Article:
Silvereye sniffed the air. His sense of smell had never been as good as Sharpscent, but Silvereye was the most clever among the Quicktooth. Some have even said he would have been better among the Highcrest tribe, but Silvereye enjoyed the hunt too much. He refused to be reduced to arguing with a bunch of grouchy old birds who would never truly accept him. After all, he was raised among men. In the beginning, he could only speak as men. It had taken him some time to learn the native language of the Featherclaw.
He caught the familiar scent again, coming from the location of the battle. It had moved further down the mountain towards the town. In fact, Silvereye guessed that within the hour, the battle would have joined with the one already underway at Crown Square.
He then caught the scent Sharpscent had been talking about. It wasn’t far, just down the way. But there would be five stragglers less in Vector’s forces. He gave Sharpscent a look, and then the two started to stalk through the bushes, moving quickly.
The Quicktooth had sent word to the other Featherclaw tribes. Told them of Wildsong’s scent and that they had given Flenn’s sword back to the possession of man. Still, there was no reply. Silvereye imagined that the Highcrest were busy ruffling up their crests and posing for each other at the decision of what to do. Still, it would be some time before either the Highcrest or the Steelclaw make a decision. Theirs were a patient people, but the Quicktooth always favored action over indecision.
The finally traveled a ways and came within sight of the four men. They walked alongside a wagon, pulled by two small horses. Silvereye turned up the corners of his lips at the thought of the meal the two beasts would make, but there was hardly time to clean and roast the animals. After all, they had work to do.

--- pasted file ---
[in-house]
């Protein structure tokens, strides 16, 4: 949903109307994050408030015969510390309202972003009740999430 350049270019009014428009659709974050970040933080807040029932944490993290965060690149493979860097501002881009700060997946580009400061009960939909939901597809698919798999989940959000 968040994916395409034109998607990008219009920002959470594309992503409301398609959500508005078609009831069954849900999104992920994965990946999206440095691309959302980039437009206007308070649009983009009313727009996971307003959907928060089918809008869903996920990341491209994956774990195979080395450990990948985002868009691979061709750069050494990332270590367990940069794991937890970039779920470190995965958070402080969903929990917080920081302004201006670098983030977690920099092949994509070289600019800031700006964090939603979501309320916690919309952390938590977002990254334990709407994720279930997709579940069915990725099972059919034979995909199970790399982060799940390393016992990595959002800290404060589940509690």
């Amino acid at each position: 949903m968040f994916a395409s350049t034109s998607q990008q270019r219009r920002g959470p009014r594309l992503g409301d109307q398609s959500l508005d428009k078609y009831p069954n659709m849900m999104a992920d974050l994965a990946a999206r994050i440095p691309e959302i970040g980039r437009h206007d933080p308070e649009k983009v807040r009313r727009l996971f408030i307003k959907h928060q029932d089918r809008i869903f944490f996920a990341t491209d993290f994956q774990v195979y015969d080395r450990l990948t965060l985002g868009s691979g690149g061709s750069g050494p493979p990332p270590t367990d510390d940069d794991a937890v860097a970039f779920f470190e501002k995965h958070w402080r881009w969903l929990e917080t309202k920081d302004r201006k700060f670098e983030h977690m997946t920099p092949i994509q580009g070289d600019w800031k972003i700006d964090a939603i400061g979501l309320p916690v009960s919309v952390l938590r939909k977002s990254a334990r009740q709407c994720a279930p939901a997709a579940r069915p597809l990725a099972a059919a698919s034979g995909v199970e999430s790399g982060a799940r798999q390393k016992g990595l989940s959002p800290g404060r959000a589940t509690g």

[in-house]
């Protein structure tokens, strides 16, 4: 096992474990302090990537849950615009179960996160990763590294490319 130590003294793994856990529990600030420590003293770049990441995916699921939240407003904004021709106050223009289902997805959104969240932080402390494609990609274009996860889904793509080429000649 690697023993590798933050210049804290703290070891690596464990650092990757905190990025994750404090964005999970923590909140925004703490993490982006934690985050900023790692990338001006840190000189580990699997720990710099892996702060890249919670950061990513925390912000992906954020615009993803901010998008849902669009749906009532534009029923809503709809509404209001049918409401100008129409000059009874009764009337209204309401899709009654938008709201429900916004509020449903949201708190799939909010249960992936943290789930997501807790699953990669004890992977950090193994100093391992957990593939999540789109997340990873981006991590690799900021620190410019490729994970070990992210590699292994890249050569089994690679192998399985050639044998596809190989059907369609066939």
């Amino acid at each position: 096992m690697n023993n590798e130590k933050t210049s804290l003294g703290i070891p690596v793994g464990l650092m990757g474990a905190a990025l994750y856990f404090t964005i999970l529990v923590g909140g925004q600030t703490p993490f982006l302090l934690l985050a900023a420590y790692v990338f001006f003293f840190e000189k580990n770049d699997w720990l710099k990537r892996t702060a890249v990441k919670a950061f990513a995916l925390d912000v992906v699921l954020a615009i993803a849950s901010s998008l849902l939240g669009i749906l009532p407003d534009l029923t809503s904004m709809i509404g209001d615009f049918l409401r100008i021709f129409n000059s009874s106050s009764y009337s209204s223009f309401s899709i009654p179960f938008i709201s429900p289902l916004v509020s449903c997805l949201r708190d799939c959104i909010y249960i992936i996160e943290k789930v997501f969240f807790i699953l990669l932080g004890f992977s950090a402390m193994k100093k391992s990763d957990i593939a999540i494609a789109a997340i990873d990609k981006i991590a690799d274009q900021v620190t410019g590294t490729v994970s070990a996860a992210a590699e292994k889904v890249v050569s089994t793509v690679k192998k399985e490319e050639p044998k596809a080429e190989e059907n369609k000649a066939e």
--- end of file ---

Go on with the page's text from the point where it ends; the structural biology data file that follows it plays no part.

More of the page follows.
“The one in the wagon lies injured,” Sharpscent said. “He is near death.” He sniffed the air again. “And he has the smell of a Halo-Child.”
Silvereye sniffed the air again, gingerly. Yes. Yes, he could smell it. He had the stink of Vector in him, but underneath he had the scent of the Dunsmith men. Silvereye had been told that spies had been sent into the Vectoran camps. Suddenly, he looked over to Sharpscent.
“He is one of the Halo-Children,” he said. “A spy sent to throw Vector into turmoil. They must have discovered him.”
Sharpscent nodded. “Then he is near death. We should strike now, before his last breath.”
Silvereye nodded his assent, then the two began to separate. Silvereye crept up behind them, down the road a ways and darted across the road quickly, situating himself on the other side. He kept a keen eye on Sharpscent’s shape as it moved slowly through the woods. When each of them were arranged on either side of the wagon, Silvereye barked loudly.
The soldiers quickly stopped walking and turned towards him. Two began to draw their swords.
It was that moment that Sharpscent came out of the woods, pouncing upon a soldier, knocking him face-first to the ground. He stood atop him and then leaped at a second soldier, slashing his throat with his foreclaw.
Silvereye wasted no time in making the attack on the other two soldiers. While they were distracted by Sharpscent, he snuck in behind and quietly yet strongly struck one of the soldiers between the legs, severing a main artery and causing blood to spurt out with each heartbeat.
The last soldier began to back up, swinging his sword wildly as Silvereye and Sharpscent began to close in on him.
“Beasts!” he exclaimed. “Monsters!”
Silvereye didn’t honor him with a response. He feigned an attack, making it appear as though he were going to go in for the kill. When his attention was focused solely on Silvereye, Sharpscent went in for the kill, grabbing the man’s neck between his jaws a wrenching on it until it snapped. The man fell motionless to the ground.
The first man that Sharpscent had merely knocked down was now trying to scramble up from the dirt, and Sharpscent turned to face him. He fell back onto his rear and scrambled back on his hands and feet, kicking dirt up in his wake.
Sharpscent merely stalked towards him and bared his teeth.
When the attack came, it came quickly. Sharpscent leaped towards the man, but he’d been careless. Silvereye was watching the man closely, observing his actions. Silvereye alone saw that he had been slowly pulling his sword out from his sheath. He gave a surprised bark of warning as Sharpscent launched his attack, but he hadn’t heeded it. The sword came up as the two collided, running right through Sharpscent’s belly. Silvereye looked on in shock as Sharpscent spasmed, wrenching his head back and forth as he screeched in pain. He lashed out violently with his claws, cutting the man under him open.
Silvereye ran over to Sharpscent.
“No!” he exclaimed. “Brother!”
Sharpscent only looked back at Silvereye, weakly attempting to hold his head up as the man below collapsed, motionless. “I have… lived with honor?” he asked.